Tar­tan is ren­dered in stone mosa­ic tiles in guest room bath­rooms, her­ring­bone white oak floor­ing inset like a rug guides guests down a hall­way, and wood-framed cross-stitched vinyl mesh used for the guest room head­boards recalls the dec­o­ra­tive threads of unfin­ished embroi­dery still stretched and bound by a wood­en hoop. The design team’s research into the hotel’s his­to­ry demon­strat­ed that it was always a quirky place, and the inte­ri­ors reflect this with a respon­sive design that’s both aes­thet­i­cal­ly provoca­tive and intel­lec­tu­al­ly engag­ing.

Royal Hotel & Royal Annex
The typ­i­cal grand ceil­ing lantern is now ren­dered as an eccen­tric, dense mush­room under-cap using light, acoustic sculpt­ed fins, and dew-like Boc­ci pen­dants

The design team drew inspi­ra­tion from the building’s for­mer state of dete­ri­o­ra­tion, reimag­in­ing it with the utmost refine­ment to evoke a state of sub­lime decay. White oak mill­work that resem­bles exposed wall studs, inlaid mosa­ic tile off­set to mim­ic a rug that has slipped out of place, and rip­pled ceil­ing rosettes play­ful­ly ref­er­ence the hotel’s once dilap­i­dat­ed and water­logged state. The appear­ance of con­struc­tion-grade mate­ri­als and ele­ments seem­ing­ly left exposed dur­ing the recon­fig­u­ra­tion deep­en the nar­ra­tive. Guest room fire­places are clad in flut­ed con­crete pan­els as if await­ing their pol­ished mar­ble cladding, and gild­ed indus­tri­al-grade met­al is used to rein­state two quin­tes­sen­tial Vic­to­ri­an design ele­ments: the hotel’s exte­ri­or balustrade and the ele­va­tor cages. By embrac­ing the imprint of time on the his­toric build­ing, The Roy­al pays homage to its past and future lega­cy.

At its best, design is a prac­tice of care and an oppor­tu­ni­ty to cre­ate real, last­ing, impact­ful change. The Roy­al repur­pos­es a derelict, 19th C. Vic­to­ri­an mer­can­tile build­ing through a process of sur­gi­cal restora­tion and state-of-the-art upgrades. The building’s new enve­lope, includ­ing new win­dows cus­tom designed to emu­late the orig­i­nal win­dows but now with high-per­for­mance glaz­ing and seals, expo­nen­tial­ly improves the structure’s ener­gy effi­cien­cy. The project breathes new life into the vin­tage struc­ture and allows new inte­ri­or inter­ven­tions to work with build­ing envi­ron­men­tal sys­tems to increase R‑value and fresh air exchange. The barn-like Roy­al Annex, a new build on the site of the for­mer sta­bles, is clad in sus­tain­able dark Kebony with a zinc roof; with an art gallery on the ground floor and guest suites for extend­ed stays above, adding fresh func­tion­al­i­ty with­in the property’s exist­ing foot­print.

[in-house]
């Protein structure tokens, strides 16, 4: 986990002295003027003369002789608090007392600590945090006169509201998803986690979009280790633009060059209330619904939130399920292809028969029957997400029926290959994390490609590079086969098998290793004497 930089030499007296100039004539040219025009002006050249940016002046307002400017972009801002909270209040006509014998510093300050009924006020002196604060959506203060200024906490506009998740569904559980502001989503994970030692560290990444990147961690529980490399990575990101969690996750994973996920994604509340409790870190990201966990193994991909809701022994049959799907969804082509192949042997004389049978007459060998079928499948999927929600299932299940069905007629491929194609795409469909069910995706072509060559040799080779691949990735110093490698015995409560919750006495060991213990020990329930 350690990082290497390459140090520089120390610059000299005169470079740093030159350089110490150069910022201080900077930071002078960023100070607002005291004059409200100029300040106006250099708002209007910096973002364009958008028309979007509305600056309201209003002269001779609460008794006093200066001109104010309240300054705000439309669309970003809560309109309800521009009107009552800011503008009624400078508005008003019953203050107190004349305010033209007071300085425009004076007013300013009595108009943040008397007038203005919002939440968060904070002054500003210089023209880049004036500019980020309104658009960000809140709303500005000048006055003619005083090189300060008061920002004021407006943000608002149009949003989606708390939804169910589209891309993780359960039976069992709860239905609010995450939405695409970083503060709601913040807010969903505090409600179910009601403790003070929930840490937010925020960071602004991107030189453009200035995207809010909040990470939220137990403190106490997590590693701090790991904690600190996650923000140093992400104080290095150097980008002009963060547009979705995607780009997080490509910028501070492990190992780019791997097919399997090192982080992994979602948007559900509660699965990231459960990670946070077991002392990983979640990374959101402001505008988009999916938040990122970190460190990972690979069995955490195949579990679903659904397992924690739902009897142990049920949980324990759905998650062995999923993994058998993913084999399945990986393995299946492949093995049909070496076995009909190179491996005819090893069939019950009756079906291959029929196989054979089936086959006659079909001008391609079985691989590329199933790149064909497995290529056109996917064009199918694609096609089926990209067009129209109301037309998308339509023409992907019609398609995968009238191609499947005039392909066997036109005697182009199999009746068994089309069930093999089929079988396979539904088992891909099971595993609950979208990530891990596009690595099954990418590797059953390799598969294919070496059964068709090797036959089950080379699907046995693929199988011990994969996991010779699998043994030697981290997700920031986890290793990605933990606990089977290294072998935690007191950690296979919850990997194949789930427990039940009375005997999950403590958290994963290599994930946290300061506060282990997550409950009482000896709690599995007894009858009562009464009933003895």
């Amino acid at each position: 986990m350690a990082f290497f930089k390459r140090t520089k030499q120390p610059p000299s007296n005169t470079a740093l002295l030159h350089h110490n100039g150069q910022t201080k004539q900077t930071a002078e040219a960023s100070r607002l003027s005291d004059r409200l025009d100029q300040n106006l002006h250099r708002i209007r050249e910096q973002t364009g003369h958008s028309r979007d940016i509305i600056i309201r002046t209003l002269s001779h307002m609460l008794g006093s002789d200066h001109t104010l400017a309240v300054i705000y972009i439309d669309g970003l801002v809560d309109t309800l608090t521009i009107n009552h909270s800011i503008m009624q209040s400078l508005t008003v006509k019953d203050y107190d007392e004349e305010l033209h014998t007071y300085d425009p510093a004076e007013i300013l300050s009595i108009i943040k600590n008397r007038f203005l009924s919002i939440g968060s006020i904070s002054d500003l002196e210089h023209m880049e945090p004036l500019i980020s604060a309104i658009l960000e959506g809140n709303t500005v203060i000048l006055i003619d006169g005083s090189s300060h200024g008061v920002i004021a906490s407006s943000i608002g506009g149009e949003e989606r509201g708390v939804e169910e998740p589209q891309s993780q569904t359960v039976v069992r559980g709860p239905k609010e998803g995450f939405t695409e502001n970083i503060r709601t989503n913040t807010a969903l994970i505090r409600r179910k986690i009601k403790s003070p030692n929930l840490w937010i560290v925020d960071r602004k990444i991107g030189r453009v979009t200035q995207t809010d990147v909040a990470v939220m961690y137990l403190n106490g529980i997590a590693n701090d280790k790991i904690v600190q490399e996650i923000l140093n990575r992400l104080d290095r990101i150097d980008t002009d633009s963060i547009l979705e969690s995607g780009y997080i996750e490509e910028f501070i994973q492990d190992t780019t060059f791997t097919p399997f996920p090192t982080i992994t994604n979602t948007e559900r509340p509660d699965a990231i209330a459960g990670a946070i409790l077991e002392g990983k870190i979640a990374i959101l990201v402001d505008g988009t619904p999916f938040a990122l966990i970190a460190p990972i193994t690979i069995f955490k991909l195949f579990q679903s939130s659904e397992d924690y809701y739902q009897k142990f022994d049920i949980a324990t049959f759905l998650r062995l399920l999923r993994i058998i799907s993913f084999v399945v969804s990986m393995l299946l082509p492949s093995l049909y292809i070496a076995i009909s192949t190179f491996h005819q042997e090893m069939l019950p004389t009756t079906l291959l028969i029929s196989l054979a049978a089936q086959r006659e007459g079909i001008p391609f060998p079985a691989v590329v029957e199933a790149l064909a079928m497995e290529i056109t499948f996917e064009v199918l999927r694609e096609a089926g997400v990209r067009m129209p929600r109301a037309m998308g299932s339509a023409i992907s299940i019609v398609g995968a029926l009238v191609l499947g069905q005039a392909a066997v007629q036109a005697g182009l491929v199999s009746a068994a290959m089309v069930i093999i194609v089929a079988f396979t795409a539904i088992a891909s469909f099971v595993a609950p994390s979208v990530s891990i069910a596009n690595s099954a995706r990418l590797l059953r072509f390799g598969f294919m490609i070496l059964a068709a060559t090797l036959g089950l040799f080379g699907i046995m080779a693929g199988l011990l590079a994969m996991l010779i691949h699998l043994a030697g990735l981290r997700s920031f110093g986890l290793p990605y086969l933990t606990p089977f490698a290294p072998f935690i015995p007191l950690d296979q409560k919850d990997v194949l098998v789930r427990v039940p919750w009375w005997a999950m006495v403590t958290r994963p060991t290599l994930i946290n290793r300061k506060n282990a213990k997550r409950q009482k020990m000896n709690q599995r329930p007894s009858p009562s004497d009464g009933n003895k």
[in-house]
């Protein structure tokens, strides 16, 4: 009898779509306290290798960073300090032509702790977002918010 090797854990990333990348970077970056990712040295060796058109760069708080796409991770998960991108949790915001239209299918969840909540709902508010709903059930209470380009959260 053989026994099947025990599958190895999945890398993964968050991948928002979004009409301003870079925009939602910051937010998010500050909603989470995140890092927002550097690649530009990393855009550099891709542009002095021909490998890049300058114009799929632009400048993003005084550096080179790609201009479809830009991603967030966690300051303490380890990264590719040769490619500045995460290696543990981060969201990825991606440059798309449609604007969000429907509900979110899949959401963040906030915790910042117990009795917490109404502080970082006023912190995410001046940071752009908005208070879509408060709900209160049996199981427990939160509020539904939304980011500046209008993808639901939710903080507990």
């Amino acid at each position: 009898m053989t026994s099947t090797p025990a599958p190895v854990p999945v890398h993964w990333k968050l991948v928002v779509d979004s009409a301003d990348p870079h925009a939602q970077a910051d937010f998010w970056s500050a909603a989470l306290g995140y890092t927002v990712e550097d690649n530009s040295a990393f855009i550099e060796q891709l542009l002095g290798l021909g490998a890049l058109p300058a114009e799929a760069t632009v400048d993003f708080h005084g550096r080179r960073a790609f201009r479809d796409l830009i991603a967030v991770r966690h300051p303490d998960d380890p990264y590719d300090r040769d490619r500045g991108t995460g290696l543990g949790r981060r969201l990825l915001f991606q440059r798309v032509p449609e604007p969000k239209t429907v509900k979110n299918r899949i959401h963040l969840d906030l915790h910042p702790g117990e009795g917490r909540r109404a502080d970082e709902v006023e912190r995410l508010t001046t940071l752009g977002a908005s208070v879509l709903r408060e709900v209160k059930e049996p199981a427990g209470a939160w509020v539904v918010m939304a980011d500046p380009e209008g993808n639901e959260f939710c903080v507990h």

Royal Hotel mosaic patterns
The colour palettes of the pet­ri­fied Vic­to­ri­an ele­ments are appro­pri­at­ed from the building’s façade –buff brick, clay brick, and green slate.

The goal is dura­bil­i­ty — a last­ing struc­ture resus­ci­tat­ed to thrive into the next cen­tu­ry.

Sig­nif­i­cant­ly, the building’s sen­si­tive restora­tion prompt­ed the local com­mu­ni­ty to estab­lish a his­toric preser­va­tion man­date. The Roy­al now serves as a bench­mark for future her­itage con­ser­va­tion efforts in the area, demon­strat­ing how alter­ations to his­toric prop­er­ties and new con­struc­tion can con­sid­er and respect the spe­cial char­ac­ter and attrib­ut­es of their sur­round­ings while ele­vat­ing its per­for­mance and con­tem­po­rary con­tri­bu­tion to Prince Edward Coun­ty.

The Roy­al has been fea­tured wide­ly in pub­li­ca­tions in Cana­da and the USA, and recent­ly was one of two Cana­di­an projects fea­tured in Conde Nast’s 2023 Hot List. It is also the recip­i­ent of sev­er­al inter­na­tion­al awards, notably Canada’s 100 Best, AZ Awards, Hos­pi­tal­i­ty Design, and The Restau­rant and Bar Design Awards. Since open­ing its doors to the pub­lic, it has received crit­i­cal acclaim by the Globe and Mail, The Toron­to Star, Archi­tec­tur­al Record, Cana­di­an Archi­tect, Azure Mag­a­zine, Water­shed, and The Plan, among oth­ers.

Royal Hotel 3D Render of Room
Named for the vari­ety of local apple species in Prince Edward Coun­ty, each of the 28 suites is slight­ly dif­fer­ent.

Project Facts

  • Client

    247 Main Street Pic­ton LP

  • Location

    Pic­ton, Prince Edward Coun­ty, Ontario

  • Size

    31,000 sq.ft.

  • Status


  • Sub-Consultant Team

    Struc­tur­al, Mechan­i­cal, Elec­tri­cal — EXP

    Her­itage — ERA Archi­tects Inc.

    Land­scape — Janet Rosen­berg Stu­dio

    Art Con­sul­tant — Tatar Art Projects

    Acoustic Con­sul­tant — J.E. Coul­ter Asso­ciates Ltd.

    Kitchen Con­sul­tant — Trend Food­ser­vice Design & Con­sult­ing

    Pro­cure­ment Con­sul­tant — P360 Con­cepts Inc.

  • Fabricator

    Kate­ri­na Tomp­kins
    Punch­clock Met­al­works
    Bar­low Wood­work

  • General Contractor

    Struc­ture Corp
    HADY Con­struc­tion Asso­ciates (build­ing shell)

  • Renderings

    Office In Search Of

  • Photography

    Gray­don Her­riott
    John­ny C.Y. Lam
    Jeff McNeill
    Greg Pacek

  • Artist / Graphics

    Graph­ic Design — BLOK
    Art — Greg Pacek